Cosmetic Dentistry

Crooked, cracked, and discolored teeth can affect your self-esteem and the way you interact with the world. If you have a smile you always hide, you might find yourself avoiding or missing out on life’s biggest moments, like going on that first date or auditioning for the lead role in a play that you just know is meant for you. At Camellia City Family Dentistry, we believe part of providing ongoing, extraordinary dental care means offering a wide array of cosmetic dentistry services so you can be proud of your smile during life’s most important moments.

A vital part of our process is taking time to get to know your oral health history, your lifestyle, and your smile concerns so we can, in partnership with you, design the smile of your dreams. Using an array of cosmetic services, we can brighten, straighten, or reshape your smile so it reaches its full potential just in time for your next big opportunity. We specialize in crowns, gum lifts, and veneers, as well as many other services that can change your smile in a time frame that suits your needs.

Whether you want a dramatic smile makeover or a simple teeth whitening, the latest in cosmetic treatments and techniques await at Camellia City Family Dentistry. If your teeth have been damaged or discolored because of disease, trauma, genetics, or any number of other factors, contact Camellia City Family Dentistry today at 985-641-4444 to find out more about how you can get the smile you deserve and embrace the life you’ve always wanted!

TOOTH WHITENING

About Whitening

Tooth whitening (termed tooth bleaching when utilizing bleach), is either restoration of natural tooth shade or whitening beyond natural tooth shade, depending on the definition used.

Restoration of the underlying, natural tooth shade is possible by simply removing surface (extrinsic) stains (e.g. from tea, coffee, red wine and tobacco) and calculus (tartar). This is achieved by having the teeth cleaned by a dental professional (commonly termed “scaling and polishing“), or at home by various oral hygiene methods. Calculus is difficult to remove without a professional clean.

Procedure

To whiten the natural tooth shade, bleaching is suggested. It is a common procedure in cosmetic dentistry, and a number of different techniques are used by dental professionals. Many different products are also marketed for home use. Techniques include bleaching strips, bleaching pen, bleaching gel, and laser tooth whitening. Bleaching methods generally use carbamide peroxide or hydrogen peroxide. There are claims that carbamide peroxide is less effective than hydrogen peroxide, but also has fewer side effects. Common side effects of bleaching are increased sensitivity of the teeth and irritation of the gums. Occasionally individuals develop an unhealthy obsession with tooth whitening akin to body dismorphic disorder, termed “bleachorexia”.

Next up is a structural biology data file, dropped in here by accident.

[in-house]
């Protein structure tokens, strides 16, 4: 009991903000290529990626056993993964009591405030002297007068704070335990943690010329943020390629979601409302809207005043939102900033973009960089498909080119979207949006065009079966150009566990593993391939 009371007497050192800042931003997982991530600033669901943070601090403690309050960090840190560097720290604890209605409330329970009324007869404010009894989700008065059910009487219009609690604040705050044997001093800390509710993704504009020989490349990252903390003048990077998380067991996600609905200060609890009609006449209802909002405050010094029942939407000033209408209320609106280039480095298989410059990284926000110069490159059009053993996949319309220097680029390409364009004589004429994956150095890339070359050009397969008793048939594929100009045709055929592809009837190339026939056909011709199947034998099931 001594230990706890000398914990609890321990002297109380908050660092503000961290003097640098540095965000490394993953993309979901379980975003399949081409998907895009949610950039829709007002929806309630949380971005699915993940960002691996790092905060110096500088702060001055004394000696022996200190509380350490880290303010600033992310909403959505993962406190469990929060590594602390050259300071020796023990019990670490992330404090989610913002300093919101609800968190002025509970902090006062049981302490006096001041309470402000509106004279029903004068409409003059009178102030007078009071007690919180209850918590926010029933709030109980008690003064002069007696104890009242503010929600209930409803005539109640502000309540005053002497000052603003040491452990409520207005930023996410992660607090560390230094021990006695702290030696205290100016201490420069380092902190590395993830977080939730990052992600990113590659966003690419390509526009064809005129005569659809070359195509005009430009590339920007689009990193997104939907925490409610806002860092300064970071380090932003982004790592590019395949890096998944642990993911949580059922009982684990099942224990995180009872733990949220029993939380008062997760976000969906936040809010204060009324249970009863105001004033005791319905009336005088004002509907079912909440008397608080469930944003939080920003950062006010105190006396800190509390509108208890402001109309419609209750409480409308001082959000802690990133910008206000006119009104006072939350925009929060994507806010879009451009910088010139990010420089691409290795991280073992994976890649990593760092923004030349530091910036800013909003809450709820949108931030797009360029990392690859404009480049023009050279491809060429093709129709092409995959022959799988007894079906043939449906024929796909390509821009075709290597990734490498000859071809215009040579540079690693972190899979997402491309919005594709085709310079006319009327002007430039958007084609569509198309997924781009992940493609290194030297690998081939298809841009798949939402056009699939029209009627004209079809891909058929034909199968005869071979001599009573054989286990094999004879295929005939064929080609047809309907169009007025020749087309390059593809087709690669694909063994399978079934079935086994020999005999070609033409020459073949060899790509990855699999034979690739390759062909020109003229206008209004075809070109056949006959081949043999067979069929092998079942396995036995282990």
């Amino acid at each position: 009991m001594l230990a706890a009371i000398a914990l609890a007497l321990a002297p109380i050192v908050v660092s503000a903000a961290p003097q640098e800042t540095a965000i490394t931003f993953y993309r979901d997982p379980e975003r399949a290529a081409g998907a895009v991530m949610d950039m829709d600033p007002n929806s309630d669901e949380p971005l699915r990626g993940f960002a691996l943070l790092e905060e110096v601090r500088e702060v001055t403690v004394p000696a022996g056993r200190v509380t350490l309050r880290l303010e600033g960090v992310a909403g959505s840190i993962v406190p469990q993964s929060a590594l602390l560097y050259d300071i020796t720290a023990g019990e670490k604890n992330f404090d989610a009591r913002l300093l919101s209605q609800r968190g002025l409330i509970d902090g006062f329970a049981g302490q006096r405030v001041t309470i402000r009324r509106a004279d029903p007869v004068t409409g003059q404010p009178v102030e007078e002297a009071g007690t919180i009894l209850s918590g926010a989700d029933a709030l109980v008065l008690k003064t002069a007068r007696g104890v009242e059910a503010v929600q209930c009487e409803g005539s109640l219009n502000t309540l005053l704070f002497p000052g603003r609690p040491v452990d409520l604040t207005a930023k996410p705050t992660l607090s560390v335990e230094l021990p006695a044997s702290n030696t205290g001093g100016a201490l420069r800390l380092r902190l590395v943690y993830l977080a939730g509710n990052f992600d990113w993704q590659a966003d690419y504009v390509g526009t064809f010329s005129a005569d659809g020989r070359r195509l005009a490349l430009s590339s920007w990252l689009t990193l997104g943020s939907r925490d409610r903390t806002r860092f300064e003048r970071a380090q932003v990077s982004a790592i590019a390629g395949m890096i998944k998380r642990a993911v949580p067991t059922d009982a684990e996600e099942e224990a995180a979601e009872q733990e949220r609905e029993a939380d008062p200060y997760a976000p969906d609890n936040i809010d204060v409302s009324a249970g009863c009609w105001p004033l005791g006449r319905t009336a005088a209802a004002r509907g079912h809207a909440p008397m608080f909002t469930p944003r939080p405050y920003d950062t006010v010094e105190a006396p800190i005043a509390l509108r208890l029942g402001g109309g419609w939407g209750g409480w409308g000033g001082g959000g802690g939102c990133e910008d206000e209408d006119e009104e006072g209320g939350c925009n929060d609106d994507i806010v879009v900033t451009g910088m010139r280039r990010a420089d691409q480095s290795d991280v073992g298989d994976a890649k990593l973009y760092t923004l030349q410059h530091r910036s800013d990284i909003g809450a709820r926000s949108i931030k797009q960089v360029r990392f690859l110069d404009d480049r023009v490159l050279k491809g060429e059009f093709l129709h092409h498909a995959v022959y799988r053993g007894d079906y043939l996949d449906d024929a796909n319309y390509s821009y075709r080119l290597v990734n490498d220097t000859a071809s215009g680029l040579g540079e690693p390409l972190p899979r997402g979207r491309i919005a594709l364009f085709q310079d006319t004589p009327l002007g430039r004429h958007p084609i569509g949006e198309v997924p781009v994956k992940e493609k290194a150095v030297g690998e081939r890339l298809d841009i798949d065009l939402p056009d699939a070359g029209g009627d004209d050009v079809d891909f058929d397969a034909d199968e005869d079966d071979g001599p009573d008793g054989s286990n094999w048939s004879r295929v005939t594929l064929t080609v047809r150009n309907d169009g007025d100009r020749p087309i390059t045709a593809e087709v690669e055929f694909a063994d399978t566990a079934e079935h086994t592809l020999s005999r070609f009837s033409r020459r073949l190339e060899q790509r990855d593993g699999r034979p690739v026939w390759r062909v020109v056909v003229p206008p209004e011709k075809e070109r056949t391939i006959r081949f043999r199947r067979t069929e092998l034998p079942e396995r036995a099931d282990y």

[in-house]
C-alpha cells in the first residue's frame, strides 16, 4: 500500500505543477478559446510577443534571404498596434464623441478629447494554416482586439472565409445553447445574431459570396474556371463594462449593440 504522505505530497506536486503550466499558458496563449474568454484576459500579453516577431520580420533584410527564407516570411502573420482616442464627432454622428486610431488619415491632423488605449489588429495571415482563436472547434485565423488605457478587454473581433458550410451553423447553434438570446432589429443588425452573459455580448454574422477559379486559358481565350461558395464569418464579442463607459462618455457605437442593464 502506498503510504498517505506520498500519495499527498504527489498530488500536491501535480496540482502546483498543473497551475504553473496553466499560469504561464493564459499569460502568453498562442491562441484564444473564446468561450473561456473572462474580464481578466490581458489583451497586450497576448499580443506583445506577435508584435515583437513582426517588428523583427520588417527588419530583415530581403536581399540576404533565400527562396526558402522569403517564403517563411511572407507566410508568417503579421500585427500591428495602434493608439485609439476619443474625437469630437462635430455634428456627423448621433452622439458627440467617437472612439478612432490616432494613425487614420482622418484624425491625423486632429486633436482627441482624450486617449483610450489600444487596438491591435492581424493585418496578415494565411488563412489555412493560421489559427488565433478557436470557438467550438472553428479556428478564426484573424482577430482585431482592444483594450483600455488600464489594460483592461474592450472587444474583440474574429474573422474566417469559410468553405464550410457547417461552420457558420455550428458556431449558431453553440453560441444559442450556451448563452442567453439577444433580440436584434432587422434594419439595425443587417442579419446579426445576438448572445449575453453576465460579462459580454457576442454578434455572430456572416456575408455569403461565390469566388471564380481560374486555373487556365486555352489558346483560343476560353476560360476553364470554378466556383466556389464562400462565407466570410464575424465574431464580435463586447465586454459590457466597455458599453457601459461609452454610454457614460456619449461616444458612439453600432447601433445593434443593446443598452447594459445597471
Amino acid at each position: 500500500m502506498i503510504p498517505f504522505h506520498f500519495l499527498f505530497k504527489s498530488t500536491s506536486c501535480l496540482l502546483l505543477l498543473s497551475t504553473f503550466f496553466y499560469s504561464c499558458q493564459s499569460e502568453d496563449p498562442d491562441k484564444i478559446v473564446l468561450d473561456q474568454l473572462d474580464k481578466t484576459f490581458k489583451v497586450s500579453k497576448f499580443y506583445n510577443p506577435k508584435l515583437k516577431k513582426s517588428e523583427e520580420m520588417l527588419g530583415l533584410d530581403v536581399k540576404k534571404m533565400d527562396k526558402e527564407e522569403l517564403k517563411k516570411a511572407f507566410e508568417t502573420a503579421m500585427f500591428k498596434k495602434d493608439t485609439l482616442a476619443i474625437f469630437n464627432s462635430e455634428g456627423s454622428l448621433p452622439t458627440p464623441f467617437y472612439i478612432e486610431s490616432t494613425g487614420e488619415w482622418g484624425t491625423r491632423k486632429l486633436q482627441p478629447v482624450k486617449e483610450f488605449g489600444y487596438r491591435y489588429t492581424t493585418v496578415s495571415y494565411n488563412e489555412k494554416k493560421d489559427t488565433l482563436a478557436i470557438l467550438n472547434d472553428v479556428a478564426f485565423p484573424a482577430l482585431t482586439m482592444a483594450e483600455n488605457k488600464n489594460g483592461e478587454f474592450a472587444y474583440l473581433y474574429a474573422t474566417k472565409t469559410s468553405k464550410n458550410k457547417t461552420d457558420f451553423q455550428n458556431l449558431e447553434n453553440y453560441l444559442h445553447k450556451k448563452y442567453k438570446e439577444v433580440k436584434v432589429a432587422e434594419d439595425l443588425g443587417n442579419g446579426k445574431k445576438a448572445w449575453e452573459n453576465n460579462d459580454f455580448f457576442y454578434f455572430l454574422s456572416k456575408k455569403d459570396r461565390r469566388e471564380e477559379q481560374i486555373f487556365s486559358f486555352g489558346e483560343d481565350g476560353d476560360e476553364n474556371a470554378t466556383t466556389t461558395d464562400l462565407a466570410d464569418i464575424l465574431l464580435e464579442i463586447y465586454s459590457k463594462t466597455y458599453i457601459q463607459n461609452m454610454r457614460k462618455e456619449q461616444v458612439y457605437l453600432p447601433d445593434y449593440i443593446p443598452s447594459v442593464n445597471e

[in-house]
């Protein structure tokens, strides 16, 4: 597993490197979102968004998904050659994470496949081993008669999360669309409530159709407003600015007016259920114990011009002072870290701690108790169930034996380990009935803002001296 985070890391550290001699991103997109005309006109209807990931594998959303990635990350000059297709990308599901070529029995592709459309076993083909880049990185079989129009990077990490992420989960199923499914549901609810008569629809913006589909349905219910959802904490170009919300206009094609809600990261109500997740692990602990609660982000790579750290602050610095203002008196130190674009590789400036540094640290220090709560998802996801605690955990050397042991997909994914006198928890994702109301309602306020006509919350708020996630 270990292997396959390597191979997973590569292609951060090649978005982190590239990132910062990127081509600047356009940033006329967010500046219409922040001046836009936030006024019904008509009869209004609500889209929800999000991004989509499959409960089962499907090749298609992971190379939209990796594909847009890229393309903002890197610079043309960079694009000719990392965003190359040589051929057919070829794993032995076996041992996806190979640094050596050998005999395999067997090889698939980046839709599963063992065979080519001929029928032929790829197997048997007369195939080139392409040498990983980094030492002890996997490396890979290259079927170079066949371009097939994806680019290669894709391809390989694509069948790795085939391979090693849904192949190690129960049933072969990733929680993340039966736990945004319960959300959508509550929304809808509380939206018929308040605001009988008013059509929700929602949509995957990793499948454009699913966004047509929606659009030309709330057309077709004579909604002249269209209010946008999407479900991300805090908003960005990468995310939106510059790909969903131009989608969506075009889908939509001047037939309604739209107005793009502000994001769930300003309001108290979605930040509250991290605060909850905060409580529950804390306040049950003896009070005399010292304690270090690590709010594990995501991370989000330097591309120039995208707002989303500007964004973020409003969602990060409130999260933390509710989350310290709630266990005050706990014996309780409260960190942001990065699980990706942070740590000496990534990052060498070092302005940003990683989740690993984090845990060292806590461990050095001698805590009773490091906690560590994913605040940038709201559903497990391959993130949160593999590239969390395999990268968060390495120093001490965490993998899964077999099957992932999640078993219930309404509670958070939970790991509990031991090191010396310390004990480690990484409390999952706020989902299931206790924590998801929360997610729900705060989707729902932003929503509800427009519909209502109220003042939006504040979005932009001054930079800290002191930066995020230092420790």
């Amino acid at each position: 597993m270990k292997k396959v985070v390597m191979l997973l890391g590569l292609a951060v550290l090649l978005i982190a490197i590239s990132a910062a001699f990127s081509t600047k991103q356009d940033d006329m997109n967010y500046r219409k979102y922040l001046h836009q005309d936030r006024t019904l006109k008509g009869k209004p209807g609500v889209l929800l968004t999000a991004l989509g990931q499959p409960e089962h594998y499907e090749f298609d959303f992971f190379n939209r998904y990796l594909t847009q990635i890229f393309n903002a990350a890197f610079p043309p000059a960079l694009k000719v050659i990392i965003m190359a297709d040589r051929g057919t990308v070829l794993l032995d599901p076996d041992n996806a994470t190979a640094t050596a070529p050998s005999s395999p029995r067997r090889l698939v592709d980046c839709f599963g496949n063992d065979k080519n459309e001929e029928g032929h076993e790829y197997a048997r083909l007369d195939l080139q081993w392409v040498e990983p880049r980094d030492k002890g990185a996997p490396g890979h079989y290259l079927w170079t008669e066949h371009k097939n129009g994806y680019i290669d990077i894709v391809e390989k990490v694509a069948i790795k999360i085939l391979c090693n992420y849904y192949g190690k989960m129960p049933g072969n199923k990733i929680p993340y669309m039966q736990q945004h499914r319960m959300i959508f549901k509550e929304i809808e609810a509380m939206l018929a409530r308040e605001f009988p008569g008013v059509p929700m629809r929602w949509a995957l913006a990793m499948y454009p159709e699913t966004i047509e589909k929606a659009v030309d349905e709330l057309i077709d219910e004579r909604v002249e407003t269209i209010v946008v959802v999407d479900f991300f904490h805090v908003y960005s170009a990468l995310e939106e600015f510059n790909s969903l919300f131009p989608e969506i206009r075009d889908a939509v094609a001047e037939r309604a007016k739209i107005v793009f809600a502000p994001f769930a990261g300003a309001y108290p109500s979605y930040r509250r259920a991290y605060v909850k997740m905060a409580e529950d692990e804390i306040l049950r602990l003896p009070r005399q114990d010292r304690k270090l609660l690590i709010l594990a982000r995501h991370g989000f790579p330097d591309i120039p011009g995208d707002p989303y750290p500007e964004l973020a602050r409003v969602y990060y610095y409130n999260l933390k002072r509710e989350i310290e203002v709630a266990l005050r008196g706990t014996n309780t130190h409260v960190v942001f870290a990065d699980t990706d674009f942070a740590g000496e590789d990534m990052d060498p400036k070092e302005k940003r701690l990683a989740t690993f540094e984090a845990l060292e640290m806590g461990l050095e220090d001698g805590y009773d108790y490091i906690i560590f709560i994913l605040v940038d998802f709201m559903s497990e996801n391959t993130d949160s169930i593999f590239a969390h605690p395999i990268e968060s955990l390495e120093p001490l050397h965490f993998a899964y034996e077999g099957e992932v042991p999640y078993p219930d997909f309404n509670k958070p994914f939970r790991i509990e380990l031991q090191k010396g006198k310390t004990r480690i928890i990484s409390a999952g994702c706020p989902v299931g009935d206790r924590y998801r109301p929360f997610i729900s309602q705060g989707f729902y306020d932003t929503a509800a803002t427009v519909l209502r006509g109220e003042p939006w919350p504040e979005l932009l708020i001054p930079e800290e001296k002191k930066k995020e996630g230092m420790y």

Methods

In-office

Before the treatment, the dentist may examine the patient: taking a health and dental history (including allergies and sensitivities), observe hard and soft tissues, placement and conditions of restorations, and sometimes x-rays to determine the nature and depth of possible irregularities.

The whitening shade guides are used to measure tooth color. These shades determine the effectiveness of the whitening procedure, which may vary from two to seven shades. The effects of bleaching can last for several months, but may vary depending on the lifestyle of the patient.

In-office bleaching procedures generally use a light-cured protective layer that is carefully painted on the gums and papilla (the tips of the gums between the teeth) to reduce the risk of chemical burns to the soft tissues. The bleaching agent is either carbamide peroxide, which breaks down in the mouth to form hydrogen peroxide, or hydrogen peroxide itself. The bleaching gel typically contains between 10% and 44% carbamide peroxide, which is roughly equivalent to a 3% to 16% hydrogen peroxide concentration.

Bleaching is least effective when the original tooth color is grayish and may require custom bleaching trays. Bleaching is most effective with yellow discolored teeth. If heavy staining or tetracycline damage is present on a patient’s teeth, and whitening is ineffective (tetracycline staining may require prolonged bleaching, as it takes longer for the bleach to reach the dentin layer), there are other methods of masking the stain. Bonding, which also masks tooth stains, is when a thin coating of composite material is applied to the front of a person’s teeth and then cured with a blue light. A veneer can also mask tooth discoloration.